John McCain is Not Dead Politically

John ArmstrongPolitics

Watching the election results from New Hampshire tonight now makes it clear that Senator John McCain, given up for dead politically in August-September of 2007, is alive and well. Ph2007012001102jpg_best_mccain
Senator McCain has created quite a stir over the course of his public career in the U. S. Senate. He is a self-described "maverick" and never seems to fit into the comfortable categories of any single interest group. He is clearly a social conservative, if you check his record, and at the same time he can appeal to both Republicans and Independents. He even appeals to some Democrats, like Joe Lieberman sorts, who believe the president needs to be a strong commander-in-chief.

McCain won tonight among those who were looking for a person who was most qualified to be commander-in-chief. Personal qualities were more important than leadership qualities, at least to voters for John McCain. His fiesty and no-nonsense style is popular once again. And 74% of NH voters today said John McCain is the most likable. (By the way, in the last two general elections George W. Bush was the "most likable" in 2000 and 2004.) Further, McCain won among those who feel that he can actually win in November. The oldest candidate of all in this race, now 71 years of age, John McCain won among every age group tonight except for one, senior citizens. Ph2007032301377jpg_mccain
It seems McCain can still appeal to younger voters, which will be needed if a Republican has to face Barack Obama. So tonight looks like John McCain’s night. But it is only one day in a cycle. Next week, in Michigan, things could shift again. That is the nature of this system and how people think and then vote.

What about Hillary Clinton? She leads early in the evening but exist polls are unclear right now. If she wins it will be quite a comeback for sure. If she loses then it will be interesting to see how she does in South Carolina and other competitive states. It also appears that she will change her team tomorrow to try a new approach. As her strategy fails, or seems to fail, I expect former-president Clinton will take a more hands-on approach than ever. Does the nation have Clinton fatigue? We shall soon see.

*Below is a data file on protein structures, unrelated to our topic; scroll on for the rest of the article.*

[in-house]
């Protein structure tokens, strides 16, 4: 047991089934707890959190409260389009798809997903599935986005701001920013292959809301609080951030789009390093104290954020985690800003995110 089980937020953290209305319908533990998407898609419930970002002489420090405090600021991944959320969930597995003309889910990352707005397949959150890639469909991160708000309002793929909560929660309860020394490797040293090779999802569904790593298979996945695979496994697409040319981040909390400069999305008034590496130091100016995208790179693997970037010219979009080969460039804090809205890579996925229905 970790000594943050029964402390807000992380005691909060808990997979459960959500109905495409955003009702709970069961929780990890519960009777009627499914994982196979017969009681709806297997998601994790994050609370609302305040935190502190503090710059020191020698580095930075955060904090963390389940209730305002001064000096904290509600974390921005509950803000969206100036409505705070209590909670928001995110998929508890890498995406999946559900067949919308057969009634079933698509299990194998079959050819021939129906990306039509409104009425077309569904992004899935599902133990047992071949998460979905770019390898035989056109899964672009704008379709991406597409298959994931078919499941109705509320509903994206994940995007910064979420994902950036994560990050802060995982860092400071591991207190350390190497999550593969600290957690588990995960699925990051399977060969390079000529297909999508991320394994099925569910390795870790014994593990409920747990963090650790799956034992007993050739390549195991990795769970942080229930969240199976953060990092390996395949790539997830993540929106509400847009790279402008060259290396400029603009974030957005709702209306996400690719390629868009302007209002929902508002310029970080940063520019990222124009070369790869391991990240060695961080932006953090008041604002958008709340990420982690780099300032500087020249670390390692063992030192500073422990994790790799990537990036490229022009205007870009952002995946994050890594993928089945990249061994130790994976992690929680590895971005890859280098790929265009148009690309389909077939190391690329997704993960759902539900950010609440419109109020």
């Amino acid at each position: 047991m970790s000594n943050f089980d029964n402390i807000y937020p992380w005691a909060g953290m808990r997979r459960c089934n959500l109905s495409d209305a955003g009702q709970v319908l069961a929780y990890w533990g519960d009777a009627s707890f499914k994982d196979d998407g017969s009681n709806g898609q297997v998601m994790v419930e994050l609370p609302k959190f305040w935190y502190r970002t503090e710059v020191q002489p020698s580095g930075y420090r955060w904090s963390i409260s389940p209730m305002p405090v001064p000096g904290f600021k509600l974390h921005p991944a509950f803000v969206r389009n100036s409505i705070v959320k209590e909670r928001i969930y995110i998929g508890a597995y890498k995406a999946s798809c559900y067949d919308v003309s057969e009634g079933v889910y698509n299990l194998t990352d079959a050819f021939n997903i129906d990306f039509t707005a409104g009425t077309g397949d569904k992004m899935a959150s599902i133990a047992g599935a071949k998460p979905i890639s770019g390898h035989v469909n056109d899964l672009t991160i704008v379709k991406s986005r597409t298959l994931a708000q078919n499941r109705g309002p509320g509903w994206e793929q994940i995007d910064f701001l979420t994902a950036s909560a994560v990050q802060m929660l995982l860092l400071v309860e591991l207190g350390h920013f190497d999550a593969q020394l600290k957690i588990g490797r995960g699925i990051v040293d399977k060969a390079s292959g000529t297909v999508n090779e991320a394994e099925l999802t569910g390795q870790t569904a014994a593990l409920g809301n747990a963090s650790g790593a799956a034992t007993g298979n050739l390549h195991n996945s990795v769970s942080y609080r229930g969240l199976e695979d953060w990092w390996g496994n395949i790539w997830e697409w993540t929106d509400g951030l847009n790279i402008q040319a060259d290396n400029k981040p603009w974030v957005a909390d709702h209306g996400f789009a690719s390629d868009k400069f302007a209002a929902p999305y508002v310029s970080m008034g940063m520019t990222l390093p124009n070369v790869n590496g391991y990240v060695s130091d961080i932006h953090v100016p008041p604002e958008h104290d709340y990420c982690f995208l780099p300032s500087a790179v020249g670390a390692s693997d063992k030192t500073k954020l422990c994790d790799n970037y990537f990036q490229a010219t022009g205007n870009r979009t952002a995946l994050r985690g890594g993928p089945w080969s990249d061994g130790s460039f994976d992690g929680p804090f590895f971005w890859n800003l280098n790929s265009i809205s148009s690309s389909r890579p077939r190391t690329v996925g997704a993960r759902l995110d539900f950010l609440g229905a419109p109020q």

In South Carolina evangelicals will help Huckabee in large numbers. I even saw a poll today that said West Michigan, with its heavily evangelical and home-school population, will back Huckabee. Make no mistake about this, Mike Huckabee is seeking to build a coalition of very conservative evangelicals into a distinct political base. So now evangelicals have become a definable "special interest" group to be sought for by a Baptist minister running for president. I confess that I still have significant questions about this strategy and about this man, who I do not think is a consistent conservative in a number of ways. I respect my friends who like Huckabee but I fear he has none of the experience needed in a person who is up to the task of leading this nation.

The simple reality is that in one more month most of this will be sorted out. By Super Tuesday it is likely that the race will be over and then a way-too-long general campaign begins in earnest. Then third part candidates will consider what they might do. Will Michael Bloomberg run? I think he might.

Make no mistake about it. The nature of our system is that we will continue to discuss these issues until November. Before you criticize the system, and fuss about our polarization, realize that these kinds of debates and elections have gone on for well over a hundred and fifty years. The nature of our system invites this and I am glad we can still carry on such a process, even though at times it is too costly and too long.